Auction takes wing to find homes for refugees

Birdhouses on the block to support Syrian families coming to Victoria

Jennifer Handley (left) and Ginny Glover of the St. George’s Refugee Sponsorship Project will have more than 140 elaborately decorated birdhouses up for bidding on Tuesday at the There’s No Place Like Home fundraiser for Syrian refugees. The birdhouses were painted and designed by local artists

Jennifer Handley (left) and Ginny Glover of the St. George’s Refugee Sponsorship Project will have more than 140 elaborately decorated birdhouses up for bidding on Tuesday at the There’s No Place Like Home fundraiser for Syrian refugees. The birdhouses were painted and designed by local artists

A local church’s effort to find homes for Syrian refugees has resulted in more than 100 houses for some feathered friends.

On Tuesday, the St. George’s Refugee Sponsorship Project is hosting There’s No Place Like Home, a fundraiser at the Inn at Laurel Point where more than 140 birdhouses will be auctioned off to raise money for Syrian refugees. Each birdhouse has been decorated by a local artist, with a wide variety of designs and styles up for bidding.

“This evening is really going to be a celebration of all of the incredible efforts that the artistic community and the general community have put into this project,” said Ginny Glover, co-chair of the fundraising committee.

“The name ‘There’s No Place Like Home,’ that whole concept of home and safety and welcome is what’s reflected in this response from the artistic community,” said Jennifer Handley, who co-chairs the project with David Stuart.

Spearheaded by St. George’s with support from five local parishes, the event is an offshoot of a fundraiser that Glover organized in Calgary a few years back, where about 150 artists painted chairs in extravagant ways for auction.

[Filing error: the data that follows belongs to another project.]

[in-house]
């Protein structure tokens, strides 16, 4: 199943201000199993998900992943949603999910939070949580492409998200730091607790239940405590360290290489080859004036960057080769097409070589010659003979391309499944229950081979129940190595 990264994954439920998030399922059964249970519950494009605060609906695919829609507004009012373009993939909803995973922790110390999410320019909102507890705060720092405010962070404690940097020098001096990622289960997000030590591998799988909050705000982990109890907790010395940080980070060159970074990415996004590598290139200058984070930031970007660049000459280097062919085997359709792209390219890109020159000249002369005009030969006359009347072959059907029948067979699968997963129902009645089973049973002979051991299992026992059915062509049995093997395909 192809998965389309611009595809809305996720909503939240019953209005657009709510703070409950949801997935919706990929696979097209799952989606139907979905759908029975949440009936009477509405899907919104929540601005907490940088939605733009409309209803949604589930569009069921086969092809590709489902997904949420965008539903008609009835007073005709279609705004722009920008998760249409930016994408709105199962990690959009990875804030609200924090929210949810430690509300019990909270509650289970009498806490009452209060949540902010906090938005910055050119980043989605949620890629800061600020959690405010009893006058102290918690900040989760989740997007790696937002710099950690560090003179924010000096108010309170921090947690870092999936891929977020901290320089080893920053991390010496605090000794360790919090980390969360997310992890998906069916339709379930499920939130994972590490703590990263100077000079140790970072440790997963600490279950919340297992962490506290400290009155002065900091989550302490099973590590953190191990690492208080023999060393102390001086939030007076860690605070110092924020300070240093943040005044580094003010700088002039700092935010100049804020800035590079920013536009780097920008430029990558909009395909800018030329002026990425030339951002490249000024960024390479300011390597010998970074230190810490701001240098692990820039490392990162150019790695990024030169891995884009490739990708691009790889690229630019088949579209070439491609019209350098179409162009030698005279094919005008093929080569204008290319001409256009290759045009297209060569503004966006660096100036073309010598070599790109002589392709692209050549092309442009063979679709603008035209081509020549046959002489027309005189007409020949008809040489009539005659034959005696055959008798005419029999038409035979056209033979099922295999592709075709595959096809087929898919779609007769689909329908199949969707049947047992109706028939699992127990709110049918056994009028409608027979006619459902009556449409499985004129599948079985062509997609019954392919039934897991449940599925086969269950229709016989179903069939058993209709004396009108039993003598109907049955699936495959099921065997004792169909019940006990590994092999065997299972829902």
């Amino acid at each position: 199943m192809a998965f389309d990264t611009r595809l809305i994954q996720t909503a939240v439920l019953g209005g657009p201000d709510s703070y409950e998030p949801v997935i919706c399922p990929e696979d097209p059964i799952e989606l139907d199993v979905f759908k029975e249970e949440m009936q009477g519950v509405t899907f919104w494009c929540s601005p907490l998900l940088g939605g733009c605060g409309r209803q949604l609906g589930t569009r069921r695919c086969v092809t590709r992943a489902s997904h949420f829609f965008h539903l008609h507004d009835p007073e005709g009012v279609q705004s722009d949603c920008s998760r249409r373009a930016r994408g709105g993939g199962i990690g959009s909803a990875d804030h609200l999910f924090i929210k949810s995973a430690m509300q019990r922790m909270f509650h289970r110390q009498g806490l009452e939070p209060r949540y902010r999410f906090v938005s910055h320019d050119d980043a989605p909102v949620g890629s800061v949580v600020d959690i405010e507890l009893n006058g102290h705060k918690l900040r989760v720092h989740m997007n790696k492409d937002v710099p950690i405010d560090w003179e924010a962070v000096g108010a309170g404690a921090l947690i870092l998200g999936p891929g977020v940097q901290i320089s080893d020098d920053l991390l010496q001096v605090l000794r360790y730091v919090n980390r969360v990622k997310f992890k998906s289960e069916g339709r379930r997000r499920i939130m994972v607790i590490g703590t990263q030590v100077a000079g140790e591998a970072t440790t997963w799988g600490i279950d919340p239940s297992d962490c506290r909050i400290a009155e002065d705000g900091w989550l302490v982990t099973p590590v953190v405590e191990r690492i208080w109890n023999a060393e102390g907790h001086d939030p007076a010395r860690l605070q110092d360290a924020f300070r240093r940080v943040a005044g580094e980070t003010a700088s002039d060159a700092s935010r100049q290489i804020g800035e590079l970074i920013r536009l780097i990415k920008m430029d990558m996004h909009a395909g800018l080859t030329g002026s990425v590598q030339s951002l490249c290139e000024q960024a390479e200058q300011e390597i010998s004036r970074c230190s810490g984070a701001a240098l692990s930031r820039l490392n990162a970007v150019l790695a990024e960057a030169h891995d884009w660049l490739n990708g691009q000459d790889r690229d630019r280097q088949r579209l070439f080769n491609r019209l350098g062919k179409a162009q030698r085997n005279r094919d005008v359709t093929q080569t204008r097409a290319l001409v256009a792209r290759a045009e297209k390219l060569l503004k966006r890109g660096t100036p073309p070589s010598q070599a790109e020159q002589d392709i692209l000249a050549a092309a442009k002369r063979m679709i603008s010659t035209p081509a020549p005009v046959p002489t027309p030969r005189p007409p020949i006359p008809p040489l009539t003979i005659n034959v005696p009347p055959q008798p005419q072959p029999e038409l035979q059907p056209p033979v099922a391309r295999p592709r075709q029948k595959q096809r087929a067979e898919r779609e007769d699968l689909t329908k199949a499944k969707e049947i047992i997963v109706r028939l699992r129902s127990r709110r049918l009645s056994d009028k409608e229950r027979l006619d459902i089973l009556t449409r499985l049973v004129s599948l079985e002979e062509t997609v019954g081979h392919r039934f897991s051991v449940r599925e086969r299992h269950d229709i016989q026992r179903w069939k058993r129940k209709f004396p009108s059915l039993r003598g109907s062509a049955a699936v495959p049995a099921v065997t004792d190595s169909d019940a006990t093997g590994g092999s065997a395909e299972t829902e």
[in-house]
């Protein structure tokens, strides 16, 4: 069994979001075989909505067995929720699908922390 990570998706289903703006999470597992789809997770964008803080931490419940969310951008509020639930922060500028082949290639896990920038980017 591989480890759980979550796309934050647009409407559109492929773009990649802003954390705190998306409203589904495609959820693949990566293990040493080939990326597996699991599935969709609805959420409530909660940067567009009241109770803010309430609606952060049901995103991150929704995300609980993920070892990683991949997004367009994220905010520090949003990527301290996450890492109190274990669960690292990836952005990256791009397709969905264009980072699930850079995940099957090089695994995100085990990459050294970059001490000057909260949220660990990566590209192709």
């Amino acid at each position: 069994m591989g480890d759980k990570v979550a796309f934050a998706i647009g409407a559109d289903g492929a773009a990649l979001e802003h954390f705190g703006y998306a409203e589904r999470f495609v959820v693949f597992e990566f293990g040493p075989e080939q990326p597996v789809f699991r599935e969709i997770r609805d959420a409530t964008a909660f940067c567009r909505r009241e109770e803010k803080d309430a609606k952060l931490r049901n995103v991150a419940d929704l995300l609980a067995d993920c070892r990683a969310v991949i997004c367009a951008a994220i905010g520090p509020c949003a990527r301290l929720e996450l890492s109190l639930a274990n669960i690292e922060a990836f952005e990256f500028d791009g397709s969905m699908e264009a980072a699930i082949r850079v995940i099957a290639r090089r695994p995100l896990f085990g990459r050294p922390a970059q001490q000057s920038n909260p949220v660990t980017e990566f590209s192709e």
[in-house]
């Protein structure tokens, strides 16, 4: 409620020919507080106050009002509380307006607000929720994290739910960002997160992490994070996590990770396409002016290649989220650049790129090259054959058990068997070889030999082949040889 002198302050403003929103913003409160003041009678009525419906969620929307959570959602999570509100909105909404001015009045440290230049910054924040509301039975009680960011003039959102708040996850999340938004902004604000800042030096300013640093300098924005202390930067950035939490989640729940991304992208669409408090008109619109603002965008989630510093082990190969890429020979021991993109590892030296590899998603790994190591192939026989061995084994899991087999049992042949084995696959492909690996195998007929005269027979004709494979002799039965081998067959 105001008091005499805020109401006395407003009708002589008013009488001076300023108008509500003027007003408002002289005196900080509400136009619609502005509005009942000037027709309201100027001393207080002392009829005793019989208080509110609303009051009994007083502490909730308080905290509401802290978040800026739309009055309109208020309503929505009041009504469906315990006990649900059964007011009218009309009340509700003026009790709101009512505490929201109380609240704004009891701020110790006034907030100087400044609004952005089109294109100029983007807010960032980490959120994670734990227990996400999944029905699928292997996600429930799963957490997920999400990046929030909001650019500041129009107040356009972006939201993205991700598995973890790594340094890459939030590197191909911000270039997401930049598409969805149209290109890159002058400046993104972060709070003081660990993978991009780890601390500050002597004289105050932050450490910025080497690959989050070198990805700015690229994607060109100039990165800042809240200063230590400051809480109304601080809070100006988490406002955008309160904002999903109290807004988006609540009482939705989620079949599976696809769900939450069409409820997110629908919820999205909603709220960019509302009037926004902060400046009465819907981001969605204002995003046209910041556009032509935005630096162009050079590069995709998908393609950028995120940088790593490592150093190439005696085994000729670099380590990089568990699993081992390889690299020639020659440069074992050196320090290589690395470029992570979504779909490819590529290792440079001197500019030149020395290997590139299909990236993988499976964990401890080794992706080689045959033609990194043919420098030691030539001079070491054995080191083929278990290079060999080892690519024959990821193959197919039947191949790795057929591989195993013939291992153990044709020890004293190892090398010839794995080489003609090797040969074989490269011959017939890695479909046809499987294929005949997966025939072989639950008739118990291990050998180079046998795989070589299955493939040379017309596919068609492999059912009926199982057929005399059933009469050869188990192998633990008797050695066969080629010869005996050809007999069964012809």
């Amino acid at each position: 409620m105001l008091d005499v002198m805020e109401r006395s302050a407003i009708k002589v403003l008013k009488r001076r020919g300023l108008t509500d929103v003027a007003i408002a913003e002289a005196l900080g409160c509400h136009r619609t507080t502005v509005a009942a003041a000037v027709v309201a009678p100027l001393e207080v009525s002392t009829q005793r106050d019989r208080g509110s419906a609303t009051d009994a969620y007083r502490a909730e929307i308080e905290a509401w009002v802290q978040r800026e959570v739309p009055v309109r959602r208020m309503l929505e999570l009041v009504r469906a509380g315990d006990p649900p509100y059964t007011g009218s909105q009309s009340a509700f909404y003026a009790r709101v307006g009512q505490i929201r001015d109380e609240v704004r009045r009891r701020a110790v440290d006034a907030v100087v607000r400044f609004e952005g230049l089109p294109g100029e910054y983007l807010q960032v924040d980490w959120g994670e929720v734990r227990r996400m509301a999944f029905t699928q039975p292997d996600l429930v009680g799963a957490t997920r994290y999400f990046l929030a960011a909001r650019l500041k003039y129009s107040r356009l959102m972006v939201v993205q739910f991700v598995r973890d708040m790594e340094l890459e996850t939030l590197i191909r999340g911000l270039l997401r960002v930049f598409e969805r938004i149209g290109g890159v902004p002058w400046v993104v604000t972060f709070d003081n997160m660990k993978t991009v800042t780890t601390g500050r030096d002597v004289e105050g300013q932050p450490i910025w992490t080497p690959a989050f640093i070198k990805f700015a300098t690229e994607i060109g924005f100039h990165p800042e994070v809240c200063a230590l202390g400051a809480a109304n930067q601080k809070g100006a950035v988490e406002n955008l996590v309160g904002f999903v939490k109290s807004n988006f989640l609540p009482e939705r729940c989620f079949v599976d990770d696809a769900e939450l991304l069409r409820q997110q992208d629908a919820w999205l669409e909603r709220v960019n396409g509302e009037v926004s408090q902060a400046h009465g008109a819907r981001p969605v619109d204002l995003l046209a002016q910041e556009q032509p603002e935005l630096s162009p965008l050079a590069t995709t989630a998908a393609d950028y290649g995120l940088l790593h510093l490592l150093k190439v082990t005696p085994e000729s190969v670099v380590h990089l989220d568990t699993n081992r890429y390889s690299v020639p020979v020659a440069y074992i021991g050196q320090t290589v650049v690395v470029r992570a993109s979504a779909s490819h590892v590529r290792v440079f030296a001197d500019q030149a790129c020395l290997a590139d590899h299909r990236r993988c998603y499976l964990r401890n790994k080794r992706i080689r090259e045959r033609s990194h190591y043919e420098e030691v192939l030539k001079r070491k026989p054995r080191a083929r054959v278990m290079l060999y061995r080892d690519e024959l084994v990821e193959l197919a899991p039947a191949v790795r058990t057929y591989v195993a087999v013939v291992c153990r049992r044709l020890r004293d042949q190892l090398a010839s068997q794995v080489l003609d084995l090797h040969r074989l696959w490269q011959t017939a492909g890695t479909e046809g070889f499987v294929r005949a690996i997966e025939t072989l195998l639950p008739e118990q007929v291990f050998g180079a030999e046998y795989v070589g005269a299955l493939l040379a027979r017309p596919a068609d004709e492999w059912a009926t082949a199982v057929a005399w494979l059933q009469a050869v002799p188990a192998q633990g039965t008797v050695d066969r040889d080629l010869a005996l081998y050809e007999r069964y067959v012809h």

“I brought it here when we were sponsoring a refugee family,” said Glover. “I talked to Rev. Canon Richard LeSueur and said, ‘I’d be happy to do another fundraiser with chairs,’ but I couldn’t find chairs, so he said, ‘Well, why don’t you try birdhouses?’ It was a fabulous idea.”

Glover and committee member Sheryl Fisher reached out to local artists and arts groups, who were more than willing to take on some birdhouses and spread the word to others. Before long, a group of 11 people built 110 birdhouses and distributed them to the artists, with an array of creative results.

The response has been incredible, with Glover noting some artists have opted to design and build their own birdhouses for the auction.

“We ended up getting owl houses, glass houses, seaweed houses, architectural ones from the sculpture guild that I’m a part of – they just kept coming,” she said. “I’ve had birdhouses dropped off on my door, from people who aren’t even on my list.”

The birdhouses will be up for grabs in a live auction, as well as two silent auctions, at the fundraiser. The group will also be raising money for the refugees through the sale of grab bags and tickets for a date night giveaway at Laurel Point.

The evening also includes live music from the Tom Vickery Trio with Rob Johnson and Kelby MacNayr, as well as light refreshments and a cash bar.

More than 40 of the artists are expected to be on hand at the event, and Glover noted that for some of them, the fundraiser hits particularly close to home.

“There are a number of people who were refugees and have come to Canada and made this their home, and if it’s not them, their parents were refugees,” said Glover. “They’re now creating a birdhouse for the new refugees.”

The fundraiser starts at 7 p.m. on Tuesday, March 29 at the Inn at Laurel Point, located at 680 Montreal St. Tickets are $50 and are available at the door or online at birdhousesforrefugees.brownpapertickets.com.

Handley said they hope the fundraiser elicits the same charitable response from the general community as it has from the artistic community that has put much of their time and effort into the birdhouses.

“Victoria has really stepped up and is welcoming all these newcomers,” said Handley. “People really have been very open and responsive in helping out, and this is just another way that they can get involved and make a difference.”

 

 

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